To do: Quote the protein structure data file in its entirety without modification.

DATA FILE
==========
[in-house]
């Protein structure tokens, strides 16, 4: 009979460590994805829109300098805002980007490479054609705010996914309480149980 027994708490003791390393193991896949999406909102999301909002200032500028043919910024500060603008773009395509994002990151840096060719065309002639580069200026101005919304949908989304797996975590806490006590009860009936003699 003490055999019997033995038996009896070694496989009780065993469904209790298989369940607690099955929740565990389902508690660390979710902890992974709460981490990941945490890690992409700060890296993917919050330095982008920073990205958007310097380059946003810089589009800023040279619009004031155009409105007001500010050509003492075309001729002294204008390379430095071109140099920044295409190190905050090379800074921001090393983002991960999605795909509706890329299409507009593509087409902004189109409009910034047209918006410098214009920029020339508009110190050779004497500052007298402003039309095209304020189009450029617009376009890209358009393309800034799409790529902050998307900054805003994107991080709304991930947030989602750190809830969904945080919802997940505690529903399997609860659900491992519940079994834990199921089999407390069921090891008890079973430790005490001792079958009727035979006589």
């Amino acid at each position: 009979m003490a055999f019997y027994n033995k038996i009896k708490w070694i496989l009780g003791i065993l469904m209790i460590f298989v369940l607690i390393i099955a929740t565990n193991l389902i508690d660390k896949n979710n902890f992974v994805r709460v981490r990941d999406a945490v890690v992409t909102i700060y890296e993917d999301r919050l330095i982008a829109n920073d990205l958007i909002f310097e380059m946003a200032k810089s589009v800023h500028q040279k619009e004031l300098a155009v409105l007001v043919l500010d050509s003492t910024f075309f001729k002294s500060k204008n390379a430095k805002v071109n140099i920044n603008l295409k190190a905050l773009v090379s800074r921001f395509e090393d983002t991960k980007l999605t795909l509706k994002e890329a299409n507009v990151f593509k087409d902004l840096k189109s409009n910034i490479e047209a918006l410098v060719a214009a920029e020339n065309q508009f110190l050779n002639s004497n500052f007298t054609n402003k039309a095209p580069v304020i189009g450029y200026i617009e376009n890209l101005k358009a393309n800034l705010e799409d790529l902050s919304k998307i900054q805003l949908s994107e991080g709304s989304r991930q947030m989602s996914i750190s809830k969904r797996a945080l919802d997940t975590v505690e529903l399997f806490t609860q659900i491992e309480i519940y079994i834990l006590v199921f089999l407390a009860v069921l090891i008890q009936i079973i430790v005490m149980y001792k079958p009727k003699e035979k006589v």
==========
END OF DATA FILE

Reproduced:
[in-house]
């Protein structure tokens, strides 16, 4: 009979460590994805829109300098805002980007490479054609705010996914309480149980 027994708490003791390393193991896949999406909102999301909002200032500028043919910024500060603008773009395509994002990151840096060719065309002639580069200026101005919304949908989304797996975590806490006590009860009936003699 003490055999019997033995038996009896070694496989009780065993469904209790298989369940607690099955929740565990389902508690660390979710902890992974709460981490990941945490890690992409700060890296993917919050330095982008920073990205958007310097380059946003810089589009800023040279619009004031155009409105007001500010050509003492075309001729002294204008390379430095071109140099920044295409190190905050090379800074921001090393983002991960999605795909509706890329299409507009593509087409902004189109409009910034047209918006410098214009920029020339508009110190050779004497500052007298402003039309095209304020189009450029617009376009890209358009393309800034799409790529902050998307900054805003994107991080709304991930947030989602750190809830969904945080919802997940505690529903399997609860659900491992519940079994834990199921089999407390069921090891008890079973430790005490001792079958009727035979006589």
């Amino acid at each position: 009979m003490a055999f019997y027994n033995k038996i009896k708490w070694i496989l009780g003791i065993l469904m209790i460590f298989v369940l607690i390393i099955a929740t565990n193991l389902i508690d660390k896949n979710n902890f992974v994805r709460v981490r990941d999406a945490v890690v992409t909102i700060y890296e993917d999301r919050l330095i982008a829109n920073d990205l958007i909002f310097e380059m946003a200032k810089s589009v800023h500028q040279k619009e004031l300098a155009v409105l007001v043919l500010d050509s003492t910024f075309f001729k002294s500060k204008n390379a430095k805002v071109n140099i920044n603008l295409k190190a905050l773009v090379s800074r921001f395509e090393d983002t991960k980007l999605t795909l509706k994002e890329a299409n507009v990151f593509k087409d902004l840096k189109s409009n910034i490479e047209a918006l410098v060719a214009a920029e020339n065309q508009f110190l050779n002639s004497n500052f007298t054609n402003k039309a095209p580069v304020i189009g450029y200026i617009e376009n890209l101005k358009a393309n800034l705010e799409d790529l902050s919304k998307i900054q805003l949908s994107e991080g709304s989304r991930q947030m989602s996914i750190s809830k969904r797996a945080l919802d997940t975590v505690e529903l399997f806490t609860q659900i491992e309480i519940y079994i834990l006590v199921f089999l407390a009860v069921l090891i008890q009936i079973i430790v005490m149980y001792k079958p009727k003699e035979k006589v």